Bailiffs stand near a cage in a courtroom in Moscow, Russia, Thursday, 11, 2013. Russian news agencies say a court in Moscow has found dead lawyer Sergei Magnitsky guilty of tax evasion, concluding an unusual posthumous trial. Magnitsky died in prison of untreated pancreatitis in 2009, months after alleging that organized criminals colluded with corrupt Interior Ministry officials to claim a $230 million tax rebate through illegally obtained subsidiaries of Browder's Hermitage Capital investment company. (AP Photo/Alexander Zemlianichenko)
MOSCOW (AP) — More than three years after he died in prison, whistle-blowing Russian lawyer Sergei Magnitsky was found guilty of tax evasion by a Moscow court on Wednesday.
The posthumous trial of Magnitsky was a macabre chapter in a case that ignited a high-emotion dispute between Russia and Washington that has included U.S. sanctions against Russians deemed to be human rights violators, a ban on the adoption of Russian children by U.S. citizens and calls for the closure of Russian non-governmental organizations receiving American funding.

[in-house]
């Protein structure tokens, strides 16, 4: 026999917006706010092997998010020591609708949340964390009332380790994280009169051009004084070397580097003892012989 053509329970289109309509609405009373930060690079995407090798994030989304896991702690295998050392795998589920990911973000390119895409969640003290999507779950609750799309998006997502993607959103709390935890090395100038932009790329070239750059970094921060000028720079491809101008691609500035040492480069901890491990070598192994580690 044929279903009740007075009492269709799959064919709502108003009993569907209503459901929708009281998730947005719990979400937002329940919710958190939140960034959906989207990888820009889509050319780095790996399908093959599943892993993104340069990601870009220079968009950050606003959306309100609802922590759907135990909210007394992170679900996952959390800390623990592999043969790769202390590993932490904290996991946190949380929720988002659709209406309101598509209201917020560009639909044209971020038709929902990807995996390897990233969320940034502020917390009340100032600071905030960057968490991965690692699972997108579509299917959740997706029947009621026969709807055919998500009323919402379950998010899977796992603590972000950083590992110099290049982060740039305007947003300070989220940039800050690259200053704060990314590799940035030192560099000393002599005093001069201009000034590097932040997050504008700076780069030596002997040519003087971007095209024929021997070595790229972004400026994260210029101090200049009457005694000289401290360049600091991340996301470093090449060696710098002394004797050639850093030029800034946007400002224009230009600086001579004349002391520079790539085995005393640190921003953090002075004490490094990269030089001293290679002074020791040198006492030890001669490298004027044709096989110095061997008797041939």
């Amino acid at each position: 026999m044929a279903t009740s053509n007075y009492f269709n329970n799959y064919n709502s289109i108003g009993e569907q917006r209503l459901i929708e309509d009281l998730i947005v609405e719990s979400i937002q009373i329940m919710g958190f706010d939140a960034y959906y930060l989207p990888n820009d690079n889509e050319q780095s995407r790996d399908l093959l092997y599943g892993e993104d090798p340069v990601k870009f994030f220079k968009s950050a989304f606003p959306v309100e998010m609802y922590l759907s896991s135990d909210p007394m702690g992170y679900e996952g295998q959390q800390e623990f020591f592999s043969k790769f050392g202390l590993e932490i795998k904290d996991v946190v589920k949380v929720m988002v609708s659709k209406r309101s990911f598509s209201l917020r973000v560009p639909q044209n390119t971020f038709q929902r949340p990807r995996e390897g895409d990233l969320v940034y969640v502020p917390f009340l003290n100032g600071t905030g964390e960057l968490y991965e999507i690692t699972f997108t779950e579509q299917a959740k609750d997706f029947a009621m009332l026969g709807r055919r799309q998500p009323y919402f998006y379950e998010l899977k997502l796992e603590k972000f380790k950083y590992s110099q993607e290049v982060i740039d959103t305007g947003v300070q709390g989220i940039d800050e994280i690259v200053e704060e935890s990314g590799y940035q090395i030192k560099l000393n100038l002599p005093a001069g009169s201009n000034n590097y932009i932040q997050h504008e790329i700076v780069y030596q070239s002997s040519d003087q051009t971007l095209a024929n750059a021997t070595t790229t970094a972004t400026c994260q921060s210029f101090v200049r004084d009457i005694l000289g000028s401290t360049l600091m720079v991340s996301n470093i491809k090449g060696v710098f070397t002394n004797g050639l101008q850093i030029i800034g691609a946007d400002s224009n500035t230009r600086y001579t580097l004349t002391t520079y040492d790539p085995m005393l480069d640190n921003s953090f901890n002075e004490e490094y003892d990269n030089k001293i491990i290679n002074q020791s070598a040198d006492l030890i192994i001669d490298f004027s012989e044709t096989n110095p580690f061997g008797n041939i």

Magnitsky was a lawyer for US-born British investor William Browder when he alleged in 2008 that organized criminals colluded with corrupt Interior Ministry officials to claim a fraudulent $230 million tax rebate after illegally seizing subsidiaries of Browder's Hermitage Capital investment company.
He subsequently was arrested on tax evasion charges and died in prison in November 2009 of untreated pancreatitis at age 37.
His death prompted widespread criticism from human rights activists and the presidential human rights council found in 2011 that he had been beaten and deliberately denied medical treatment.
Browder, who has been banned from Russia since 2005 as a security threat, was also found guilty in absentia along with Magnitsky of evading some $17 million in taxes. In Russian courts, the reading of verdicts can stretch several hours and there was no immediate announcement of a sentence.
A statement from Hermitage Capital released shortly before the verdict said the trial showed that Russian President Vladimir Putin "is ready to sacrifice his international credibility to protect corrupt officials who murdered an innocent lawyer and stole $230 million from the Russian state."
Russia's top court ruled in 2011 that posthumous trials are allowed, with the intention of letting relatives clear their loved ones' names. But the after-death trial of Magnitsky also underlines Russia's strong resentment of foreign criticism of its human rights record.
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